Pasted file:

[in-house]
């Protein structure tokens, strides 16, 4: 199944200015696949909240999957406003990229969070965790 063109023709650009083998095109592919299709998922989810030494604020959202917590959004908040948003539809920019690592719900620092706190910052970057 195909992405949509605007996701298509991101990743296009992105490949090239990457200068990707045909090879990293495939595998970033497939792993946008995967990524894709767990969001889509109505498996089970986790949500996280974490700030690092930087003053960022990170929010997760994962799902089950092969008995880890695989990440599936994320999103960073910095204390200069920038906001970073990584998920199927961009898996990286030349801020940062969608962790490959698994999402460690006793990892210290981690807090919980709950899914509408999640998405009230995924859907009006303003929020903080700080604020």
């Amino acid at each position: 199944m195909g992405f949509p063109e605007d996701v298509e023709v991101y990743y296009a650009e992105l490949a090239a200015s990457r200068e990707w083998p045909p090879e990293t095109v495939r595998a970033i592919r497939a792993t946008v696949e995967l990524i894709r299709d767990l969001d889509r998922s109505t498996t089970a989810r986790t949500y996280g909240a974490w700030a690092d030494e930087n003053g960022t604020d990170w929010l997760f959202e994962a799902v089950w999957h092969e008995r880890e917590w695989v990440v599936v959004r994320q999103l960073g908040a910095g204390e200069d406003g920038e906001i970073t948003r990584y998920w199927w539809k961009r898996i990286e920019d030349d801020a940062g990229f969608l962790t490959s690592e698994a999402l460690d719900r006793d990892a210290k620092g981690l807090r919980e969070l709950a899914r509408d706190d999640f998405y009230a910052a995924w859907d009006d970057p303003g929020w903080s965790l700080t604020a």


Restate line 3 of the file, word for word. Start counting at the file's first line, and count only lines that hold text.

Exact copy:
């Amino acid at each position: 199944m195909g992405f949509p063109e605007d996701v298509e023709v991101y990743y296009a650009e992105l490949a090239a200015s990457r200068e990707w083998p045909p090879e990293t095109v495939r595998a970033i592919r497939a792993t946008v696949e995967l990524i894709r299709d767990l969001d889509r998922s109505t498996t089970a989810r986790t949500y996280g909240a974490w700030a690092d030494e930087n003053g960022t604020d990170w929010l997760f959202e994962a799902v089950w999957h092969e008995r880890e917590w695989v990440v599936v959004r994320q999103l960073g908040a910095g204390e200069d406003g920038e906001i970073t948003r990584y998920w199927w539809k961009r898996i990286e920019d030349d801020a940062g990229f969608l962790t490959s690592e698994a999402l460690d719900r006793d990892a210290k620092g981690l807090r919980e969070l709950a899914r509408d706190d999640f998405y009230a910052a995924w859907d009006d970057p303003g929020w903080s965790l700080t604020a």